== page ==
Is It Worth It?
Those lovely pictures of the first strawberries of the season, packs of petunias and marigolds ready for planting, and mud squishing between little toes are what started it. A longing for Somewhere Where I Wasn’t. Spring, my favorite season when I’d lived in the States, meant none of those things in Belize. Instead spring now meant wiping sweat, chasing dogs out of my flowerbeds, and ministering to people who seemed to have more interest in my pocket book than the Black Book. Is it worth it? Why live so far from our families when our efforts yield so few results anyway?
We had just come through a low time where several members left the church, we were being harassed by a mentally unstable man, and I was pregnant with our fourth child. I was weary in body and soul. Looking at the pictures sent us from up North—and let me hasten to add, we enjoyed those pictures—I couldn’t help but wish that I was a normal housewife grilling hamburgers by a lake, going to yard sales, and planting a garden.
Why am I putting myself through this? I could live close to my mom, allow my children the privilege of growing up with their cousins, relax in an air-conditioned house. No one really appreciates our efforts here anyway.
That nagging question: Is it worth it? Is. It. Worth. It? Ms. Freda who’s been a missionary much longer than I have, chuckled when I asked her and said, “You think I haven’t gone through this struggle myself?” I was a little surprised. Ms. Freda seems perfectly content in Belize. She tirelessly ministers to the stream of people that come to her door and has a way of letting every person who comes to church know that she cares about them. If I know anyone who reveals Christ in action, it’s Ms. Freda. So her struggle surprised me. “Oh yes,” she said, “I live far from my married children, and sometimes I don’t get to see a new grandbaby ‘til they are nearly a year old.”
It’s not hard for me to see that it’s worth it for Mr. Eldon and Ms. Freda to be living here. Sometimes I think they are the glue that holds our church together. They have blessed so many people, myself among them. If nothing else, she has provided the mom figure I crave while my own is so far away. And the wealth of knowledge and experience that is mine for the asking! Then there are the Bible studies they hold with new Christians, the down-and-out people that depend on them for a listening ear, the neighbors who come to give Ms. Freda new plants and leave with seeds of the Gospel. Of course it’s worth it—for them!
As I grappled with these feelings, we reached the Sunday school lesson on the faith of Abraham. God had lessons there for me. “Now the Lord had said unto Abram, Get thee out of thy country, and from thy kindred, and from thy father’s house, unto a land that I will shew thee: And I will make of thee a great nation, and I will bless thee, and make thy name great; and thou shalt be a blessing:” (Genesis 12:1,2).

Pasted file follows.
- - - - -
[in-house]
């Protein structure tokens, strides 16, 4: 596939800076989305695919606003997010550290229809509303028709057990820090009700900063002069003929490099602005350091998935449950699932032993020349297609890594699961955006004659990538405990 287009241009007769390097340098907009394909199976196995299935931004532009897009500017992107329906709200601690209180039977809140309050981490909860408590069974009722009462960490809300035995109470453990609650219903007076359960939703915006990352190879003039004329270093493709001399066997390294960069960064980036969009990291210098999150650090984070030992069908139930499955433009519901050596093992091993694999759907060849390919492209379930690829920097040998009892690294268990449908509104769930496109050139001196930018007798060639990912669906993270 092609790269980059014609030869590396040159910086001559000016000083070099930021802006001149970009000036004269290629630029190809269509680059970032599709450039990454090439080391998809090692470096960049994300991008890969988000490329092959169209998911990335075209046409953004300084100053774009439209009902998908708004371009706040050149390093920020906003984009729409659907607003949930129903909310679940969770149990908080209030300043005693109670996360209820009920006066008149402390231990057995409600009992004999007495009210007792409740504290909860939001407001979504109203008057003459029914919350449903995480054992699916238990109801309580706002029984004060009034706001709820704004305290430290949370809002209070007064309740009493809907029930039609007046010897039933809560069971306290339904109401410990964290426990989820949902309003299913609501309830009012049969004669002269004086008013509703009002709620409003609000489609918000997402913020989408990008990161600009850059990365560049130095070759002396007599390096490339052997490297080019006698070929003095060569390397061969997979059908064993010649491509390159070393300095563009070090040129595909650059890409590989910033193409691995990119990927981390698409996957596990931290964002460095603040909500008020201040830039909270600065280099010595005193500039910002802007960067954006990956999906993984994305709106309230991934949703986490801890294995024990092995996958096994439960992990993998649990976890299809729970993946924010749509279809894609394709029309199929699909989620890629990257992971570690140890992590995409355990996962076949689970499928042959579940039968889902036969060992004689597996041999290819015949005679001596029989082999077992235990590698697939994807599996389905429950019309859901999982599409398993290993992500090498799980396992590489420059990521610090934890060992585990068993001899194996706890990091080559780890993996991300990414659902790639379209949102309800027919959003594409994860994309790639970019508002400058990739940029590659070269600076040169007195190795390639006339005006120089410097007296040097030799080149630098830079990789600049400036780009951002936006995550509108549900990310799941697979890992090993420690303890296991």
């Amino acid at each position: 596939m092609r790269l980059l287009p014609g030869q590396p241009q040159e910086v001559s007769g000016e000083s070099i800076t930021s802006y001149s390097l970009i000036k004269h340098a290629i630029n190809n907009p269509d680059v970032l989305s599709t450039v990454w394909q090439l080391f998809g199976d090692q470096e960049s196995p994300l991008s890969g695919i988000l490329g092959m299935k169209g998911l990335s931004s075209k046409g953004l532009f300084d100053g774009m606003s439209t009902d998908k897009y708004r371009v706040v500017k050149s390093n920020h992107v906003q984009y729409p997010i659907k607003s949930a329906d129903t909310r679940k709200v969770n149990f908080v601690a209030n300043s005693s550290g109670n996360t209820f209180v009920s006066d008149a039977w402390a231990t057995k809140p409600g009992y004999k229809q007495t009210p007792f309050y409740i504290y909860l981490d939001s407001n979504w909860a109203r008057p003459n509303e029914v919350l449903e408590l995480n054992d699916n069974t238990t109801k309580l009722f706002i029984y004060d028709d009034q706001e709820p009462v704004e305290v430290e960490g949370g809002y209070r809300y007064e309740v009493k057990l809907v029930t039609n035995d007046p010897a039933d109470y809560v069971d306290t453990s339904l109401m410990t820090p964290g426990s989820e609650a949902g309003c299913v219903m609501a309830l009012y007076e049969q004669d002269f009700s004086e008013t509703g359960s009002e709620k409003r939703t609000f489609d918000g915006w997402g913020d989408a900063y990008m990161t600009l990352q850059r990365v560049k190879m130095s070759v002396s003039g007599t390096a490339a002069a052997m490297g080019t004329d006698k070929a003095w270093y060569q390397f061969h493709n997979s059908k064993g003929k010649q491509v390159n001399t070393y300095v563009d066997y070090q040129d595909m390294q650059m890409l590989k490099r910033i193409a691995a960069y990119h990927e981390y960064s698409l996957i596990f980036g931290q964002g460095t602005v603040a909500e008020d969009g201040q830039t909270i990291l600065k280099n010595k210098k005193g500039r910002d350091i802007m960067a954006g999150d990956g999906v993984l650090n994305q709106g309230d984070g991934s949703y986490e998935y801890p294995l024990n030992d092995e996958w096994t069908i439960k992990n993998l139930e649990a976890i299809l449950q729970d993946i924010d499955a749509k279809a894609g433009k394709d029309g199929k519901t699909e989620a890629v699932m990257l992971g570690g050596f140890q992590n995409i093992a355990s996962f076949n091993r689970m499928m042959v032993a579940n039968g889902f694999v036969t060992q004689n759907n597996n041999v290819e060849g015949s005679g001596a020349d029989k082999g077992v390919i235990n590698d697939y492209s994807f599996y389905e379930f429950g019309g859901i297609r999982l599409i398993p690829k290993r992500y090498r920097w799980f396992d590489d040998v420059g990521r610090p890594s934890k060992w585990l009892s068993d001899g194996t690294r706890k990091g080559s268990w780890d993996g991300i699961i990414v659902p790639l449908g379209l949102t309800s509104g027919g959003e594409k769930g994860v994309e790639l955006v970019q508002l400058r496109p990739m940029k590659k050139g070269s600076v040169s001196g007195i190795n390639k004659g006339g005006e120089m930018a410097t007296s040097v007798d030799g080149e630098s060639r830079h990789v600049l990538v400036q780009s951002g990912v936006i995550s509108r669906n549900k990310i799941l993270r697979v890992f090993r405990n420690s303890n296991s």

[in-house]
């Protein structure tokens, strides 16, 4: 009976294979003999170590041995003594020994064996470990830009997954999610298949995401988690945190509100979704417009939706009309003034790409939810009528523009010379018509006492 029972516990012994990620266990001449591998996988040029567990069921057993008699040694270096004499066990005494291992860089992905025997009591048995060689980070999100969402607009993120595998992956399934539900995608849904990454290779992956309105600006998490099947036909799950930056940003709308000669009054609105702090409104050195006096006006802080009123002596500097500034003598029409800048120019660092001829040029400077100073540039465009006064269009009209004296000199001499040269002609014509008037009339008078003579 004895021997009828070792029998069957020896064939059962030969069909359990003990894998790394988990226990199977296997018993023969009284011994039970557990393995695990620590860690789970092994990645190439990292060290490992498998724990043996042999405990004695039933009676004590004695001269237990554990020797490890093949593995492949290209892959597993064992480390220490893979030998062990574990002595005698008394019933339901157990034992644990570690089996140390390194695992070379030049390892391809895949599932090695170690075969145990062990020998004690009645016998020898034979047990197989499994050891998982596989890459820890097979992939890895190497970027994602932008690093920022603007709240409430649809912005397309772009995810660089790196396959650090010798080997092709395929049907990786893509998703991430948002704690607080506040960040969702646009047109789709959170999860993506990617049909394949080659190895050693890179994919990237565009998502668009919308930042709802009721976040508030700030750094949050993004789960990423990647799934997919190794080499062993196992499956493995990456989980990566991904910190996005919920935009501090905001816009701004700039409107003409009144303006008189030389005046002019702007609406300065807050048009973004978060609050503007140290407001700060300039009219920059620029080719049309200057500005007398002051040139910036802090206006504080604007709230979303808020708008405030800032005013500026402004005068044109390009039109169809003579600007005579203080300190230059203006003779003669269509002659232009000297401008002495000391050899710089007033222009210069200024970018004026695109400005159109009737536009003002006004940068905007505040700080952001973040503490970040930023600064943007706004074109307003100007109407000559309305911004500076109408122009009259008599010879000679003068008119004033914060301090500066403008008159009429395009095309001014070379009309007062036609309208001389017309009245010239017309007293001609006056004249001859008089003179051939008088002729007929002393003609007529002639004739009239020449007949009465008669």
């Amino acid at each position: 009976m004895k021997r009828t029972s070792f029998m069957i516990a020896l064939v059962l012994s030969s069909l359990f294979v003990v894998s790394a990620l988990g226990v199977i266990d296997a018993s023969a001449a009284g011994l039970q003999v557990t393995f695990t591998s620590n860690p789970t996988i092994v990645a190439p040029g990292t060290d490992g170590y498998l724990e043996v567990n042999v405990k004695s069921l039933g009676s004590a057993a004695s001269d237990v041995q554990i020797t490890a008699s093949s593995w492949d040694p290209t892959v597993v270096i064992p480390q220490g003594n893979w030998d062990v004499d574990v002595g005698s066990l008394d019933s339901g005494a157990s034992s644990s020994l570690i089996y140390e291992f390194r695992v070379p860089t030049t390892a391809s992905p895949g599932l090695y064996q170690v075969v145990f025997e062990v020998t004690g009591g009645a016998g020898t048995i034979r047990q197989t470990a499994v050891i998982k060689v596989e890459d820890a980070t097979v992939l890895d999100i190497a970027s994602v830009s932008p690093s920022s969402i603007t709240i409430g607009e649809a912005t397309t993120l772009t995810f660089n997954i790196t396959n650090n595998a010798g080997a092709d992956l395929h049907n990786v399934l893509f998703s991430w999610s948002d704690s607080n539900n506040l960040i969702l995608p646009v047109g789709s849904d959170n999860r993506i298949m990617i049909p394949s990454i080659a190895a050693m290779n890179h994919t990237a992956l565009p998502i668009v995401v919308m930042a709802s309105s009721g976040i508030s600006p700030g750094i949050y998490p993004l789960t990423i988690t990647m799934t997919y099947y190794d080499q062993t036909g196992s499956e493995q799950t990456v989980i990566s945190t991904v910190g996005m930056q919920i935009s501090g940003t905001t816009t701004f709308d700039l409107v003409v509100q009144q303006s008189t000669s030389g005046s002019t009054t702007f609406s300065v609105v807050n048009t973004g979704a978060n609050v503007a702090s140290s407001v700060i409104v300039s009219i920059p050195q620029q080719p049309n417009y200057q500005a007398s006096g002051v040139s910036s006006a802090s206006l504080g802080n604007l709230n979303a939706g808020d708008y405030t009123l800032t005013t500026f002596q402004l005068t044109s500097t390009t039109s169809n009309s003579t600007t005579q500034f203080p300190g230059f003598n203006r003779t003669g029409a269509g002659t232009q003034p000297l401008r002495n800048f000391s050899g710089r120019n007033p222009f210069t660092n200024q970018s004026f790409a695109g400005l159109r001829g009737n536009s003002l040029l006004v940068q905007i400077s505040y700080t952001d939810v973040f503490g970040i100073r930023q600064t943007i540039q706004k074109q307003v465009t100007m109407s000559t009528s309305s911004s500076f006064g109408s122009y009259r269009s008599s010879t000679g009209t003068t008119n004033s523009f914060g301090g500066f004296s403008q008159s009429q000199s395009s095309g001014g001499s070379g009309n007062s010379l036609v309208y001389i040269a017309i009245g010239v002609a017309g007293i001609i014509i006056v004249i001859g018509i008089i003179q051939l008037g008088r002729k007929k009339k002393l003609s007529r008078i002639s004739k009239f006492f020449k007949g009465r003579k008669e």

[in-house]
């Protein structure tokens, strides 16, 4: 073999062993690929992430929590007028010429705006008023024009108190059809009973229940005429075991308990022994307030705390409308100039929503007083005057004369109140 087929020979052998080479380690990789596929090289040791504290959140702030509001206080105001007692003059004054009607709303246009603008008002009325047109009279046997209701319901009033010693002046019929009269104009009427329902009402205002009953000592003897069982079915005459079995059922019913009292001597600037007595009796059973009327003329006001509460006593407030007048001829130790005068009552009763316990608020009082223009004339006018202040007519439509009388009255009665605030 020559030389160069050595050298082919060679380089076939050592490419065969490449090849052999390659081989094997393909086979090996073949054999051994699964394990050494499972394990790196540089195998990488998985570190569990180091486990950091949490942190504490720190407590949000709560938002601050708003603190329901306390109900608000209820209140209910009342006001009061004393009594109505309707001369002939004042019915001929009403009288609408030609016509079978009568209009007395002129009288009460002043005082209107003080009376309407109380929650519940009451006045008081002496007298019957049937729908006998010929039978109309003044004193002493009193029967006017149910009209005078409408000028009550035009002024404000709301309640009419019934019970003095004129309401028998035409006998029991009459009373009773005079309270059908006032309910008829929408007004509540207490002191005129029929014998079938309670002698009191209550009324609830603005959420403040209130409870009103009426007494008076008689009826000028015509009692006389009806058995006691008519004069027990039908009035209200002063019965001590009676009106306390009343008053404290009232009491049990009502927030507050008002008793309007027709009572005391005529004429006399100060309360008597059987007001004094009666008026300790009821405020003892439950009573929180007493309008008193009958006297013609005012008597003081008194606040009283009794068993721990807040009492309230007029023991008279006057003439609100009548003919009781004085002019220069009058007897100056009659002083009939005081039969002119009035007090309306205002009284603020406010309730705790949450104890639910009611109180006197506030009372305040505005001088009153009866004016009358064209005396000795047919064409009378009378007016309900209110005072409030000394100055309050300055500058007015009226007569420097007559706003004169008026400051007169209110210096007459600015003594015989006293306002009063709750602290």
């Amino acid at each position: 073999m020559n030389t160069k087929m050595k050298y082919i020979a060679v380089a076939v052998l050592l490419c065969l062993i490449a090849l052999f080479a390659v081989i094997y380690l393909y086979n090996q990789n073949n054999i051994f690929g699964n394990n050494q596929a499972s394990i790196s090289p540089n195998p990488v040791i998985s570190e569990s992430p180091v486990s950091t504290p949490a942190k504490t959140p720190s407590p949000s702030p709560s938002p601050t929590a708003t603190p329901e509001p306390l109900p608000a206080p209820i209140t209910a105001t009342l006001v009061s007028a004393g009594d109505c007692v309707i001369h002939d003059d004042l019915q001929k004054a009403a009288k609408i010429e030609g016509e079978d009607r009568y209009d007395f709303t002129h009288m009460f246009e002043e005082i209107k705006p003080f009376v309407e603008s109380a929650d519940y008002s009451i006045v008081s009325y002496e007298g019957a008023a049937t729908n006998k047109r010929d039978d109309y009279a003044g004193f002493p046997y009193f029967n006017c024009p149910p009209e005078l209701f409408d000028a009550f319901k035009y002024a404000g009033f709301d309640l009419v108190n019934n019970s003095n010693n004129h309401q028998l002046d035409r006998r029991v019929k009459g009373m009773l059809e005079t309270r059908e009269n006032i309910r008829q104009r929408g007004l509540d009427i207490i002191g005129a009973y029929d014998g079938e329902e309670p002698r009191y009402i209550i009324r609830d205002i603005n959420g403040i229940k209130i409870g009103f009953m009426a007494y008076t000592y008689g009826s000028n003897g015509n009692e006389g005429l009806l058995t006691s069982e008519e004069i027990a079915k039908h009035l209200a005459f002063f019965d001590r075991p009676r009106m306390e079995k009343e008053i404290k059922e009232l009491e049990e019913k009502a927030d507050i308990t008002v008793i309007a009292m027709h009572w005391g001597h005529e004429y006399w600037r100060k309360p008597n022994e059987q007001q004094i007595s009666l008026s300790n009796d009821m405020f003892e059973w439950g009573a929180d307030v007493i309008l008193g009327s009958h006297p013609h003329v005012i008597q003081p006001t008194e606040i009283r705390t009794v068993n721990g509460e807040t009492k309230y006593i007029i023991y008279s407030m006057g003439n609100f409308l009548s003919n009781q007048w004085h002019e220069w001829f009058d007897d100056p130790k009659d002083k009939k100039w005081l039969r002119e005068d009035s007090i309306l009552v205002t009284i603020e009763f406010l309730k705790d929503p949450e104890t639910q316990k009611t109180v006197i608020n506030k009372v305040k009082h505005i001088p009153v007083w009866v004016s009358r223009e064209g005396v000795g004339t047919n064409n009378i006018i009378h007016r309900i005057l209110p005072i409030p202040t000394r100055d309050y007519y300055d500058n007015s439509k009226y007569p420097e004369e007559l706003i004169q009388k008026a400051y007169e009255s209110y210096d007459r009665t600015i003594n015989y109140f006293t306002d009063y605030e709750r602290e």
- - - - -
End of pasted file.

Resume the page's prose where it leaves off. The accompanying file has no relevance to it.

In a minuscule way, I can identify with Abram. I too left my country and went to an unfamiliar land. I wonder if Abraham ever asked, “Is this worth it?” And while the Bible doesn’t tell us much of what Sarah thought, she must have struggled with some doubts as well.
When I look on Abraham’s life hundreds of years later, there is no doubt that it was worth it. Yet Hebrews 11 tells us he needed faith to venture out to an unfamiliar place. Because of that faith, generations have been blessed.
I shared some of my struggles of a weak faith with the women in my Sunday school class. “Yes, of course it’s worth it. If no one had ever left their country, there probably wouldn’t be a church here today,” elderly Ms. Dorothy said. She has been a church member for years. Several of her grown children are also church members. Her granddaughter, sitting beside me, is a beautiful young lady who is now teaching at our school.
I can see, just as clearly as I could for Abraham, that all the sacrifices have not been in vain for those first church planters. It was worth it for them to come to the bush of Belize and live with no electricity or telephone so they could share Christ so Ms. Dorothy and others could learn about Christ. I know the sacrifices of those in the past were worth it. Why do I so doubt my link in this chain?
Perhaps it’s because I know best my humanity. I get annoyed when a neighbor needs something at bedtime, I don’t feel like making tea for the homeless man who comes during lunch, I get frustrated when I give the battered girlfriend money to leave her man, only for her to return in a few days. And yet God has never reserved his work for perfect people—thankfully. He wants to keep polishing my rough edges, but He will not let my humanity stop His plans.
While I struggle daily to be a representative of Christ in this village and in my home, I need to don my glasses of faith. Rather than looking around for nonexistent results or—worse—taking credit for results, I must choose to believe that God is working beyond human sight. If I could see how everything was going to work out, it would erase the need for faith.
Someday I will stand before Christ, and when I hear Him say, “Well done, thou good and faithful servant,” the bowls of ice cream, the air-conditioned house, the first red strawberries—I could sacrifice them too for that.